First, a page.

The eye contains three main chambers: anterior chamber, posterior chamber and vitreous cavity. Aqueous humour fills the anterior and posterior chambers. It is a clear, colourless, watery fluid that comprises a vast array of electrolytes, organic solutes, growth factors and other proteins that nourish the non-vascularized tissue of the anterior chamber; particularly trabecular meshwork, lens and corneal endothelium. It is produced by the ciliary body epithelium and flows into the anterior chamber. Aqueous humour leaves the anterior chamber through the trabecular meshwork into Schlemm’s canal and aqueous veins (conventional pathway) or through the ciliary muscle and other downstream tissues (unconventional pathway). If the exit of aqueous humour from the eye is blocked, the amount of fluid within the eye increases, leading to an increase in pressure which may lead to glaucoma and cause damage to the optic nerve. The trabecular meshwork is made up of an extracellular matrix forming a porous like structure through which aqueous humour flows into the canal of Schlemm. Schlemm’s canal connects with the venous system through a network of 25 to 35 collector channels.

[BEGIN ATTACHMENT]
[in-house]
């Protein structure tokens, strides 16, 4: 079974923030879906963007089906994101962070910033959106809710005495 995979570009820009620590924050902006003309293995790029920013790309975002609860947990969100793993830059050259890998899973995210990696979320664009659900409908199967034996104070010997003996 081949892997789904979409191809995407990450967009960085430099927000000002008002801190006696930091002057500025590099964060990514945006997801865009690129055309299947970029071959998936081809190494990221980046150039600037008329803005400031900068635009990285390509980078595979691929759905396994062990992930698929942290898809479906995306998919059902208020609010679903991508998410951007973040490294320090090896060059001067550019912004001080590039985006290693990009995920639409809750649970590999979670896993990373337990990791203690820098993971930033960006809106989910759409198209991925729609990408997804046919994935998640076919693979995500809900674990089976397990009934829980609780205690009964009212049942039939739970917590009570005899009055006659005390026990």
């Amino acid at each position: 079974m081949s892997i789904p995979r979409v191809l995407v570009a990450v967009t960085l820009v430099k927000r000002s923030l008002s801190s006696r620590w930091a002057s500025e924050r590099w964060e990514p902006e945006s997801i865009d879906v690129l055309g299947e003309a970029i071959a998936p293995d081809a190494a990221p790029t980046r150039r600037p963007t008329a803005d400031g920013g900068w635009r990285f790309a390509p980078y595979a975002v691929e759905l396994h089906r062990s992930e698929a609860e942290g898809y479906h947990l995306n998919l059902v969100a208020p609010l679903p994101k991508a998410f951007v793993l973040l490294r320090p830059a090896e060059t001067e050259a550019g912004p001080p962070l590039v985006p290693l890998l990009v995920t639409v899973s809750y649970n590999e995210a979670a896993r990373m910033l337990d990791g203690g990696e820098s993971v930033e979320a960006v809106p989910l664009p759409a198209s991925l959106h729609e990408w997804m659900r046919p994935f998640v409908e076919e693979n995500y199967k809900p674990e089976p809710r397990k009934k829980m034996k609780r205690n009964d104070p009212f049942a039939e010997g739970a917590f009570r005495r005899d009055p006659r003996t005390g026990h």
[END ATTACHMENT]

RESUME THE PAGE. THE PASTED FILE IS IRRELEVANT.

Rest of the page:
The vitreous cavity comprises 80% of the volume of the eye. It weighs approximately 3.9 g and contains vitreous humour. This is a hydrogel containing approximately 98% water. The other 2% of vitreous components are predominantly collagen fibrils and hyaluronic acid. Proteins, inorganic salts, glucose and ascorbic acid are also present. Vitreous humour has a pH of approximately 7.5 and a viscosity 2–4 times that of water. The presence of sodium hyaluronate is primarily responsible for the viscosity of the vitreous humour. Its viscous properties allow it to return to its normal shape when compressed. The vitreous body is surrounded by a thin membrane known as the hyaloid membrane and no blood vessels penetrate it; its nutrition is therefore carried by vessels of the retina and the ciliary body.